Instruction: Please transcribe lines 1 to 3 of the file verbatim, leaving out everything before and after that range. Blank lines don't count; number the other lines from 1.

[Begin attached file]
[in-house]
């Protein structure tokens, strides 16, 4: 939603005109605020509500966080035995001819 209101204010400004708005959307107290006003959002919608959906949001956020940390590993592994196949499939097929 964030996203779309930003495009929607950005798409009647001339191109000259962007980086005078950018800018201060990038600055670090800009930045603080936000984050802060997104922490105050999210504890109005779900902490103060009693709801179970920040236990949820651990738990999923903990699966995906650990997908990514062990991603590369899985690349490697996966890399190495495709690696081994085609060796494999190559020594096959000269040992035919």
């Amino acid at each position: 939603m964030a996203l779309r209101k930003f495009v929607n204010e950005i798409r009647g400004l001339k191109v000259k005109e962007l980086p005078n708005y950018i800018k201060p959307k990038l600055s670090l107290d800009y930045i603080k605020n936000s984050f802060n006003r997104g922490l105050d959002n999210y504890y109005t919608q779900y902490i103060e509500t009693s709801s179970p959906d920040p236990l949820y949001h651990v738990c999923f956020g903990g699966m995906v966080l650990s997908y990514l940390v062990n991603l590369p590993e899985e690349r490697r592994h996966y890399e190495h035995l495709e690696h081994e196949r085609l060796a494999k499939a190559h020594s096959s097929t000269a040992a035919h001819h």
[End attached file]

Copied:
[in-house]
């Protein structure tokens, strides 16, 4: 939603005109605020509500966080035995001819 209101204010400004708005959307107290006003959002919608959906949001956020940390590993592994196949499939097929 964030996203779309930003495009929607950005798409009647001339191109000259962007980086005078950018800018201060990038600055670090800009930045603080936000984050802060997104922490105050999210504890109005779900902490103060009693709801179970920040236990949820651990738990999923903990699966995906650990997908990514062990991603590369899985690349490697996966890399190495495709690696081994085609060796494999190559020594096959000269040992035919």
């Amino acid at each position: 939603m964030a996203l779309r209101k930003f495009v929607n204010e950005i798409r009647g400004l001339k191109v000259k005109e962007l980086p005078n708005y950018i800018k201060p959307k990038l600055s670090l107290d800009y930045i603080k605020n936000s984050f802060n006003r997104g922490l105050d959002n999210y504890y109005t919608q779900y902490i103060e509500t009693s709801s179970p959906d920040p236990l949820y949001h651990v738990c999923f956020g903990g699966m995906v966080l650990s997908y990514l940390v062990n991603l590369p590993e899985e690349r490697r592994h996966y890399e190495h035995l495709e690696h081994e196949r085609l060796a494999k499939a190559h020594s096959s097929t000269a040992a035919h001819h």